18 - Chasing Wild Geese
The directions Captain A. Laddin gave us over Tater Tots, put us in front of the Port Authority's building. Nondescript, steel and glass and government-ugly. Maybe they rented space to Alexi's shipping concern.
"You didn't hear him mention an office number by any chance?" I asked Elena.
She hadn't. "He did say he had a very important meeting with the port captain."
Asking around got us blank stares and rude dismissals. The port captain wasn't even there. "Bollocks! We've been sent on a wild goose chase."
Back outside, Elena asked, "What it is, this chasing of geese?"
"Don't you get it? Think of the name he gave us..." By way of a hint, I hummed the theme music from I Dream of Genie. Like that would mean anything to her, but hey, it's a catchy tune.
"Think about it. He says his name is Alexi Laddin."
More staring. Only this time Elena was focused on something in the distance.
"As in: A. Laddin." I prompted.
"Aye lad-din. So what, Meg?"
"Oh, come on. As in: Aladdin. Ta-da! Get it? Tales of the Arabian Knights and Aladdin's Lamp. This has to be Andre and that old goat cooking up a way to rip us off and..."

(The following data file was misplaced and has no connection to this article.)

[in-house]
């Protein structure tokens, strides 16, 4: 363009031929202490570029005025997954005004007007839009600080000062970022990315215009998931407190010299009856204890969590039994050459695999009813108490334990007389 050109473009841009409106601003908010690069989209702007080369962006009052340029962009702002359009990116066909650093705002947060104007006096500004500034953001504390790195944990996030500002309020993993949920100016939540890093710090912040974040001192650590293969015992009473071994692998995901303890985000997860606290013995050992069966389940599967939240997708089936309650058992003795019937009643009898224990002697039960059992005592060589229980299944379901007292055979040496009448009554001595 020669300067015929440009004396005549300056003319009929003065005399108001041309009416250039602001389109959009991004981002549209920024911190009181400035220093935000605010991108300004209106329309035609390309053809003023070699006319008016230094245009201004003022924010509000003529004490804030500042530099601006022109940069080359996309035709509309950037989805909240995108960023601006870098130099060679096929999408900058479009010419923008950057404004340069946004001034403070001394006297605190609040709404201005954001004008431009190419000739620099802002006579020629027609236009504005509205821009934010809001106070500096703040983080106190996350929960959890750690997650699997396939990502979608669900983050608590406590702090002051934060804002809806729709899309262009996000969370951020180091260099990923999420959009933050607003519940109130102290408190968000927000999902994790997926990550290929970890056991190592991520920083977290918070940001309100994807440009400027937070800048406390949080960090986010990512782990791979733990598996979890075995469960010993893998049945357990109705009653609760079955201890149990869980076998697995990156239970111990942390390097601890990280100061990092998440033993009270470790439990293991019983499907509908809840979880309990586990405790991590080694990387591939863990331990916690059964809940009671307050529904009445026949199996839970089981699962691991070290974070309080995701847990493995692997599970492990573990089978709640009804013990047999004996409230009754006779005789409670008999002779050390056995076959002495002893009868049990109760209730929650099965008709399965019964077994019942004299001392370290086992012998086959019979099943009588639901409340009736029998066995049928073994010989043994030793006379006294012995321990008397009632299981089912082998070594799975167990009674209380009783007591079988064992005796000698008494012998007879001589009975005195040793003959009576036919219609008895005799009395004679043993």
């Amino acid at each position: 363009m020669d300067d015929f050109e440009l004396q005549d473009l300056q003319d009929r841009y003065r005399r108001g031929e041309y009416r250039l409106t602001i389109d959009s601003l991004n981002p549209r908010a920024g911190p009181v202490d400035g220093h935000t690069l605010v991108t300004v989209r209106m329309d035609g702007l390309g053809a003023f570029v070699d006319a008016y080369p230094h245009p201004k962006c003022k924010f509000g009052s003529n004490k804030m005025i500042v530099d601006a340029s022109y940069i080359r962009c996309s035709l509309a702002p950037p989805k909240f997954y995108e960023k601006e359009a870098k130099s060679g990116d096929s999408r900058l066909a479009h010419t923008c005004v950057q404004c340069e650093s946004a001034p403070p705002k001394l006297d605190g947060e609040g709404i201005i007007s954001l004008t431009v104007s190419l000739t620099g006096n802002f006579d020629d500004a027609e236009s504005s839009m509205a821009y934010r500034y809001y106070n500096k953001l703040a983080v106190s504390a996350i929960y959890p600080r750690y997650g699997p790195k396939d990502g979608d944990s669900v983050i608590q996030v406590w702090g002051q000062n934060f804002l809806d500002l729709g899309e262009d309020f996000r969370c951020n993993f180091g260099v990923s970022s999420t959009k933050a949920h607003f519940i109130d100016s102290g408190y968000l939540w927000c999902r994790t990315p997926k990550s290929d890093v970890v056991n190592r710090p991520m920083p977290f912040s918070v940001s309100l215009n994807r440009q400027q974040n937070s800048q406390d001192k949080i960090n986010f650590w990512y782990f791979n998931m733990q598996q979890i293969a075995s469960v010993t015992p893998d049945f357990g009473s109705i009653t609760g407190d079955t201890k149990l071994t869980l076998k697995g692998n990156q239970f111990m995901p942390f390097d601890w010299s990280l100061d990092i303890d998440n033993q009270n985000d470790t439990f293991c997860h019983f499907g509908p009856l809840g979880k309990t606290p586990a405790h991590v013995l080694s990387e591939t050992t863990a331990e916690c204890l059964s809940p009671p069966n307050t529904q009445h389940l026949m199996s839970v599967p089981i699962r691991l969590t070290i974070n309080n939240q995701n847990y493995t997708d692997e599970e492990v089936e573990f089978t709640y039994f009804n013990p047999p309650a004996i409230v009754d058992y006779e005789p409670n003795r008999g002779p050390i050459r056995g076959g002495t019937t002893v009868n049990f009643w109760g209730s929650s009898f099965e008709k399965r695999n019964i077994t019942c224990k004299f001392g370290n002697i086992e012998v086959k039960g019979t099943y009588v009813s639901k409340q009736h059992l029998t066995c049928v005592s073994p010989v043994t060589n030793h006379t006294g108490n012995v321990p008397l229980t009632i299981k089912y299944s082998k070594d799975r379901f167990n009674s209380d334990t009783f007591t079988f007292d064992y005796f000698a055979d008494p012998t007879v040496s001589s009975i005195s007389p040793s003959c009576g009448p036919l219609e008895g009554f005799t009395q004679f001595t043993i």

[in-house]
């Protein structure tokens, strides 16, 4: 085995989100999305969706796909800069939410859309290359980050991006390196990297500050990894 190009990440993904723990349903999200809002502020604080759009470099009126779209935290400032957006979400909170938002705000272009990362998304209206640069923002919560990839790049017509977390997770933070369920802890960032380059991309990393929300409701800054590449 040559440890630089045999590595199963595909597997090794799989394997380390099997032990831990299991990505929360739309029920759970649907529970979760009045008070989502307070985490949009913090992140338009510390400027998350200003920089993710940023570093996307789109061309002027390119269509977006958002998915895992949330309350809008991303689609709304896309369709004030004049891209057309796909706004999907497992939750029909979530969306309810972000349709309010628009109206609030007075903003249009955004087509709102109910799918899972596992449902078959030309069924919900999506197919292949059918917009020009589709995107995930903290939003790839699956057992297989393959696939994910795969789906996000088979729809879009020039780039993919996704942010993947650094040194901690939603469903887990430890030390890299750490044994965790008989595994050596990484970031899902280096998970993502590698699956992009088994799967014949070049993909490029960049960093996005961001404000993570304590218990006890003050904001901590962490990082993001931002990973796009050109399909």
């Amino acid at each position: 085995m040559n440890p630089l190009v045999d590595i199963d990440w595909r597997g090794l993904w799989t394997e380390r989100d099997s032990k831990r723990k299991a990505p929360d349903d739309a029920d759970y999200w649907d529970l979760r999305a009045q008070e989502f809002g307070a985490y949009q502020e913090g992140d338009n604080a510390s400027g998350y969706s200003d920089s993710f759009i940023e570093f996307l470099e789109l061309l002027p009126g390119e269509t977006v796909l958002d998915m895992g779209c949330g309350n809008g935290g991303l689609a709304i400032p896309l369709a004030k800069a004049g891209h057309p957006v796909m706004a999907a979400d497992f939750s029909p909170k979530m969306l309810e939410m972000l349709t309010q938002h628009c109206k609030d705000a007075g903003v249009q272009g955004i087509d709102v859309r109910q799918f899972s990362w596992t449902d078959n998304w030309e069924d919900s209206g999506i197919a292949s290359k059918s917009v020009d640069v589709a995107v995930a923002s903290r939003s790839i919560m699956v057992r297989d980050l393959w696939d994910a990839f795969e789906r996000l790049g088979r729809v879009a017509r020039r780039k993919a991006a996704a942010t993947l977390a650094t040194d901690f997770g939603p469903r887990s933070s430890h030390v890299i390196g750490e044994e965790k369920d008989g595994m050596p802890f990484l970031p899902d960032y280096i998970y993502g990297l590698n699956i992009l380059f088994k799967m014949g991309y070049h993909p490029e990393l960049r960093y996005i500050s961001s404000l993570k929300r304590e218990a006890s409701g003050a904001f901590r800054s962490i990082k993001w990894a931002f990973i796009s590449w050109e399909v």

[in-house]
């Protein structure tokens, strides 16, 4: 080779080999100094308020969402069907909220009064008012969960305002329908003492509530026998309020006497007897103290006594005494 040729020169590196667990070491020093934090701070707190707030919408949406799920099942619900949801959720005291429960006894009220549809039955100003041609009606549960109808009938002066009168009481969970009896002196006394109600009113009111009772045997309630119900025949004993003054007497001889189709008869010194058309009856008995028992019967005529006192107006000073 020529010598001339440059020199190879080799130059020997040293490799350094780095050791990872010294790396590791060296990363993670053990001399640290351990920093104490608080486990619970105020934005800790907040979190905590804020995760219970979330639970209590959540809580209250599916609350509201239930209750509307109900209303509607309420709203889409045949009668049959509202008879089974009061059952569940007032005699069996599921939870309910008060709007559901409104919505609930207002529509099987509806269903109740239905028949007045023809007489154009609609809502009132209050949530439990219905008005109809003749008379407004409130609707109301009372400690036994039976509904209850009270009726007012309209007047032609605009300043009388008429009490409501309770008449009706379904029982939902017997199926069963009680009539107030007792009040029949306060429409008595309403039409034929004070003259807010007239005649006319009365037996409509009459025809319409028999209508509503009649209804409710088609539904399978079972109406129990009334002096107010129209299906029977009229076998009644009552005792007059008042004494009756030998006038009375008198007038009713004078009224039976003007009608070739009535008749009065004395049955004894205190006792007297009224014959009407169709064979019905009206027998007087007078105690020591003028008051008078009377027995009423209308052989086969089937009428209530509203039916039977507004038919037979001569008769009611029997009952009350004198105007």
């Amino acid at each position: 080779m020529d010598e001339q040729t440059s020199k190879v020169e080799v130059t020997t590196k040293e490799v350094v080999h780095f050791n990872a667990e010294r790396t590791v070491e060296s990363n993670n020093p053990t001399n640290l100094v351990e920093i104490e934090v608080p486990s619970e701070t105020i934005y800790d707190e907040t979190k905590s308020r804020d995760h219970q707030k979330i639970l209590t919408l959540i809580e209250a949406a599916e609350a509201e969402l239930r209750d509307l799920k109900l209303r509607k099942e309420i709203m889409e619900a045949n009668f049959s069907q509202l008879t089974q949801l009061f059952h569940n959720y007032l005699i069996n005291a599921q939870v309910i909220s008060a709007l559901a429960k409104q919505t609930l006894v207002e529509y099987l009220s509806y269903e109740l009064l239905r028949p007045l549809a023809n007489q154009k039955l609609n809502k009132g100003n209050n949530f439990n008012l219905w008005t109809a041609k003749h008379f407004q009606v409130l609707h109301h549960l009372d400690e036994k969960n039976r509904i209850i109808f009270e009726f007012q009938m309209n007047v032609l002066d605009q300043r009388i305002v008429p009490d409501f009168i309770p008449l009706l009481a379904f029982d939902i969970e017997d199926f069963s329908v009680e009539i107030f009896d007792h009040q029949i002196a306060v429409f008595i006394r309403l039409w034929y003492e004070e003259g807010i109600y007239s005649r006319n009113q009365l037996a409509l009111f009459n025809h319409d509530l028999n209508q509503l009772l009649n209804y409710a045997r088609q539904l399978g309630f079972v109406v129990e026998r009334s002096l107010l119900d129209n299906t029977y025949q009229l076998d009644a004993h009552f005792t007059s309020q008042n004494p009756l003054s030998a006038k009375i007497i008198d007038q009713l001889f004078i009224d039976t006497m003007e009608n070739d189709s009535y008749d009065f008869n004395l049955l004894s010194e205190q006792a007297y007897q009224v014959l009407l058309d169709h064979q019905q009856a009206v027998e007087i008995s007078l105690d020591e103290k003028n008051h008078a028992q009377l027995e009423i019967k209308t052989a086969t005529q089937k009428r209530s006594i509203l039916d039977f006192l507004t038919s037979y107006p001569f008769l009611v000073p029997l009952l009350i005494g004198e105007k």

"Meg, look. It's Alexi!"
Striding toward us, cape flying, he called out, "So sorry. Very important business meeting. Very important!" He straightened up, looked around at the junior executives lining up at various eateries. "Ah, lunch is called for at this time, do not you think? Let us dine while we discuss business."
"Ah, okay... Sure." I hadn't really thought about it. "At your office?"
"No, I have been in my office all day." He led the way to a dark, wood paneled restaurant where the maître d' looked at us disdainfully. In no time whatsoever, he ordered the most expensive German beer I've ever seen. Then snapped his fingers and bellowed for a bottle of Georgian wine. For the table; but, of course.
"It is of utmost importance that we are completely honest with each other. I am a businessman. I do business only with people who are serious about doing business." Alexi took an impressive swig of beer. A couple of conspiratorial glances later, he went on. "If you're not serious about doing business you must tell me now. In that way we may part honorably, as..." His English was good, but he choked. It could have been the belch he stifled with the back of a long-nailed hand. "... As... as gentlemen."
"I'm not interested in business. I am interested in getting us out of Ukraine."
"Business is business. You have money? You can pay for my services?" He bent closer. "I will not waste my valuable time helping you with your business if you have no intention of providing payment for my services."
"Okay, I get it already. How much?"
"That all depends on what you need."